I started this website as a type of retirement plan. I’ve been using it as something of a “vision board”–something I use to look forward to my eventual, inevitable, elusive retirement. As I get closer (again—I’m not there yet), I’ve been doing some research on the types of financial breaks senior citizens receive. As it turns out, us old folks can save a lot of money on lift tickets just by, you know, being old!
American ski resorts aren’t known for being generous. In fact, a single-day adult ticket at some of the big resorts—think out in Colorado or Wyoming—can cost you over $100. Now, when I was younger, this type of ticket would run around $50 at the maximum. Sometimes I can’t believe how expensive the sport has become. This just makes my eventual retirement and transition into “old age” that much more exciting. I asked a question in the title of this post: Are senior ski discounts worth it? To be both blunt and enthusiastic: Hell, yeah they are.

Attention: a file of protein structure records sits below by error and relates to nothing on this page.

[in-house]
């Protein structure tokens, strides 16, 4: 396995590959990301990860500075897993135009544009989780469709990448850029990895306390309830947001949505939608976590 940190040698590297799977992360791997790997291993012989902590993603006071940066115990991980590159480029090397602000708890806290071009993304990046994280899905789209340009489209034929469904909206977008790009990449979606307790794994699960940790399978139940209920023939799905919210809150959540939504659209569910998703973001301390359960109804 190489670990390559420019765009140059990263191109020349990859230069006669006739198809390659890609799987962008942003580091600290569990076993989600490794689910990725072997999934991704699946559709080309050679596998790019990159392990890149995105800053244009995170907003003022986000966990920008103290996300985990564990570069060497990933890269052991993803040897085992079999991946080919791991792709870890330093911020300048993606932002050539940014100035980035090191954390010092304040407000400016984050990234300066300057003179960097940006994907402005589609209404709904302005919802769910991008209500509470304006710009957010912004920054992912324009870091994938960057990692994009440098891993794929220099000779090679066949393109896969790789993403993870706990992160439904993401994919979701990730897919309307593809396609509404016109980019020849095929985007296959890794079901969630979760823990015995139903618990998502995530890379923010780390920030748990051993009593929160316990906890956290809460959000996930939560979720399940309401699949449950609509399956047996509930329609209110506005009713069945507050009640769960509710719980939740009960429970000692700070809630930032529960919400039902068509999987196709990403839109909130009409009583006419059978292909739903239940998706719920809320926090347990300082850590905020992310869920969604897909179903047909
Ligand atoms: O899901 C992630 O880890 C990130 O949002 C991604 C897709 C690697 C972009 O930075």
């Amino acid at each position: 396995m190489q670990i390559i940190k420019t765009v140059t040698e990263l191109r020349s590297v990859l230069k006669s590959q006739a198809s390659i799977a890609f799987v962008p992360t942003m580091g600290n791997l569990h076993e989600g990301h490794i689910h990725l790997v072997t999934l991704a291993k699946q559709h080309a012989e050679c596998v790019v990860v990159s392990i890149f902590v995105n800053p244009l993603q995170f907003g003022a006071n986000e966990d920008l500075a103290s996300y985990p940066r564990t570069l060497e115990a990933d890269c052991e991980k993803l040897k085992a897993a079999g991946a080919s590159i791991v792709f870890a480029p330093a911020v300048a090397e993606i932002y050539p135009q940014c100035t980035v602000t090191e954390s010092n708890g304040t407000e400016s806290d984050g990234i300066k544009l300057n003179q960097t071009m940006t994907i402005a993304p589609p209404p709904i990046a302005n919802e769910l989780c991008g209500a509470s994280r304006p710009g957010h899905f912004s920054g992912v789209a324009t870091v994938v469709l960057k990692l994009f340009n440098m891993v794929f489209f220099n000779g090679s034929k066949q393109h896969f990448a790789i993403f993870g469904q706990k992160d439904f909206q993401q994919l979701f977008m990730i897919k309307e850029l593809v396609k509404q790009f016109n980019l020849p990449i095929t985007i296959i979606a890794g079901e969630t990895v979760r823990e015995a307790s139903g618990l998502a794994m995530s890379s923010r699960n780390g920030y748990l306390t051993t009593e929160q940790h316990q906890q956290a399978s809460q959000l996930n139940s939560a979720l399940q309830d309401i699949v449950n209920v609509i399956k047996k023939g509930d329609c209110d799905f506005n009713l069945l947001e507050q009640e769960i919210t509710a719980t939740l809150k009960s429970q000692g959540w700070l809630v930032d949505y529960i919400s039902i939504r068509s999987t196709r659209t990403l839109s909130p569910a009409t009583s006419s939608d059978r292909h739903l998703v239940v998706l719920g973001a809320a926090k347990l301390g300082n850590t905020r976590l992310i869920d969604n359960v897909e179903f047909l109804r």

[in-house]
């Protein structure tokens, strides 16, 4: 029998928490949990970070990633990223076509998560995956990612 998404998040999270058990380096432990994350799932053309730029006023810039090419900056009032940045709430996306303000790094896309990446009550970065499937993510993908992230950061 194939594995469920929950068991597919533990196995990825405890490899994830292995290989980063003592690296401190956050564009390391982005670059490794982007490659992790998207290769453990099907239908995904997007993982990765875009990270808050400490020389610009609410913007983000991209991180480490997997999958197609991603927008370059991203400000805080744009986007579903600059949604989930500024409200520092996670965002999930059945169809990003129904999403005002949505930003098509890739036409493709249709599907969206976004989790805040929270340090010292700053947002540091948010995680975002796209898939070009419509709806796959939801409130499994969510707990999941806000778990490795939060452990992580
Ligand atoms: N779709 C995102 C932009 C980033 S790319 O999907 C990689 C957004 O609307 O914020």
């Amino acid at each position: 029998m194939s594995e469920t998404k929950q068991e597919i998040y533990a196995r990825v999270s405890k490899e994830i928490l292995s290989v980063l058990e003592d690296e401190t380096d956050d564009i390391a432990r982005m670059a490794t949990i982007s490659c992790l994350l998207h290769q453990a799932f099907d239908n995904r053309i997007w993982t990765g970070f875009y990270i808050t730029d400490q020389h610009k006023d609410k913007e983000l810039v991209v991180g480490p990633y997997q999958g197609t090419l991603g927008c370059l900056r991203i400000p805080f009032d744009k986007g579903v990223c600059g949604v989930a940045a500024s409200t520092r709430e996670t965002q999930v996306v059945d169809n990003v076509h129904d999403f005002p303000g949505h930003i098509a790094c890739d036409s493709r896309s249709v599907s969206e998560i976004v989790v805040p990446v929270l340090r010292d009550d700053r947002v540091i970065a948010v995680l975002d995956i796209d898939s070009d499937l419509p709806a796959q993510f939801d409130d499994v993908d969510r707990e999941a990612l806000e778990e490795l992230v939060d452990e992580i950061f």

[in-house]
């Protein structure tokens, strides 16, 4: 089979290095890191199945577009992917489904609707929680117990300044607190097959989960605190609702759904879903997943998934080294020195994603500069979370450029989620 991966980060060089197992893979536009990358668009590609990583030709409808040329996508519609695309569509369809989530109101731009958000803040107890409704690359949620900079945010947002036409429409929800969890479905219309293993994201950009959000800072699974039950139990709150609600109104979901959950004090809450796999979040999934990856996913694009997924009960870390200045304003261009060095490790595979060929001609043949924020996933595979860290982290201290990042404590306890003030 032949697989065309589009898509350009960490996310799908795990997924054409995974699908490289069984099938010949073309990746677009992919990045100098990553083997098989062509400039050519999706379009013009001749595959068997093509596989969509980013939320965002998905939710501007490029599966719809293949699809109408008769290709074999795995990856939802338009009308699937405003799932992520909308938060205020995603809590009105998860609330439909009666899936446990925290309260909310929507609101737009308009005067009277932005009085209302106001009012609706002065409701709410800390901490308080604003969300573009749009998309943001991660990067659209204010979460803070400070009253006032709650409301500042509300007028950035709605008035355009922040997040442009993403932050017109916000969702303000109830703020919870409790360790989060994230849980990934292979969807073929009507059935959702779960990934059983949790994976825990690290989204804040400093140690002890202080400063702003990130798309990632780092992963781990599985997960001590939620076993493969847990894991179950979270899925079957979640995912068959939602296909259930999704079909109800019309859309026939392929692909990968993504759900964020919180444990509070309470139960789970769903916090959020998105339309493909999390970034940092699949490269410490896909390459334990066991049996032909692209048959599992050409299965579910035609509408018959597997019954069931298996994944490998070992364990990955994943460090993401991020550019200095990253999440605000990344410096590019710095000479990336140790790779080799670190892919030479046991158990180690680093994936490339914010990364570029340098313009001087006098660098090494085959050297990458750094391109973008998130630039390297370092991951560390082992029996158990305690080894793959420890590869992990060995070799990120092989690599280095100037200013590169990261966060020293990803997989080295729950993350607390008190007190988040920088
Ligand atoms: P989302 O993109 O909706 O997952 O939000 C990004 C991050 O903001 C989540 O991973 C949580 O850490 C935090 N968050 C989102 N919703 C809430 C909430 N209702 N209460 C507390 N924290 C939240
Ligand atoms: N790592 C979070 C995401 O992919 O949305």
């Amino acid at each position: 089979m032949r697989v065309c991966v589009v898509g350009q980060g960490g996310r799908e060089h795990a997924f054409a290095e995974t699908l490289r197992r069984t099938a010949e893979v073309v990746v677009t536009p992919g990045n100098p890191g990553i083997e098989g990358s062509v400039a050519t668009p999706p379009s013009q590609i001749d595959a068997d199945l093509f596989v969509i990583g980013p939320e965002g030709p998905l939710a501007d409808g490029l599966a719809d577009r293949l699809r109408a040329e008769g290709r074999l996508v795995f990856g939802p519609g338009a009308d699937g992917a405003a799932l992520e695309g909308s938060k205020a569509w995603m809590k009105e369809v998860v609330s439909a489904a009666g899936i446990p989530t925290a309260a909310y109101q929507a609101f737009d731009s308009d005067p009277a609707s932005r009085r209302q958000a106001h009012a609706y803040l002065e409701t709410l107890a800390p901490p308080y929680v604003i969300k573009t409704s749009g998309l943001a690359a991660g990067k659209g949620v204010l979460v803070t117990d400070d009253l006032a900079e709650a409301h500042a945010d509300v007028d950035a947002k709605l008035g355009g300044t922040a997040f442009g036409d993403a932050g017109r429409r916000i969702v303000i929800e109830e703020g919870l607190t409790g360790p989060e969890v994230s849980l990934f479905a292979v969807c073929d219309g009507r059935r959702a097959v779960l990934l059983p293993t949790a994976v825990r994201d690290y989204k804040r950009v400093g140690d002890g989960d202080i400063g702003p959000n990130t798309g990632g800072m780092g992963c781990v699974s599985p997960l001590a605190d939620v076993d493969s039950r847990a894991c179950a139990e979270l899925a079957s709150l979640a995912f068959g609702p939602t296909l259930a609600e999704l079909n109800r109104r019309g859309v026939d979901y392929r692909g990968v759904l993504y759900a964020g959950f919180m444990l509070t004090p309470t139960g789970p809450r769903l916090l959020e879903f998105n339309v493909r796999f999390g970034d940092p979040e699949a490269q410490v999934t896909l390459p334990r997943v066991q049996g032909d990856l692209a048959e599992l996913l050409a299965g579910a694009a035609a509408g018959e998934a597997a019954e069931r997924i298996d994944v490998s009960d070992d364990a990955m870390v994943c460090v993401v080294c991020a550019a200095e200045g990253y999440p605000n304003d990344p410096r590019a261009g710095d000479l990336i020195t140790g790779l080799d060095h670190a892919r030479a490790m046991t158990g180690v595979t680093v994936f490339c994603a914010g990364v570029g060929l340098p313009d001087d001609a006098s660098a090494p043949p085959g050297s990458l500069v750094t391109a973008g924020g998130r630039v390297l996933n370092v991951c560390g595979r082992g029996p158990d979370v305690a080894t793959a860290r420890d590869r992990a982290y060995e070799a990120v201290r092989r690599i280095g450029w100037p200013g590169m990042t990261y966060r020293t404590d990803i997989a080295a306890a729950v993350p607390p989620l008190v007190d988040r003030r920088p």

In general, senior ski tickets are priced at the same rate as child/teenage tickets. Sometimes, the prices aren’t very generous. At Vail, for example, a senior ticket is just $10 less than a regular adult ticket. The savings are a bit better at Telluride ($20 less), but senior tickets at Snowmass are a whopping $50 less than a regular adult pass. The same is true for Winter Park and Copper Mountain. I never thought I’d say this, but… I’m happy to be getting old!
So, what’s the deal with these generous prices, anyway? Is it that they think I won’t be able to take full advantage of the mountain? Have I already paid my dues, both literally and figuratively? To be honest (and I can’t believe I’m saying this), I don’t really care. As long as the savings and senior specials keep coming my way, I’ll be happy to accept the generous lift ticket discounts. Now I just have to hit that age!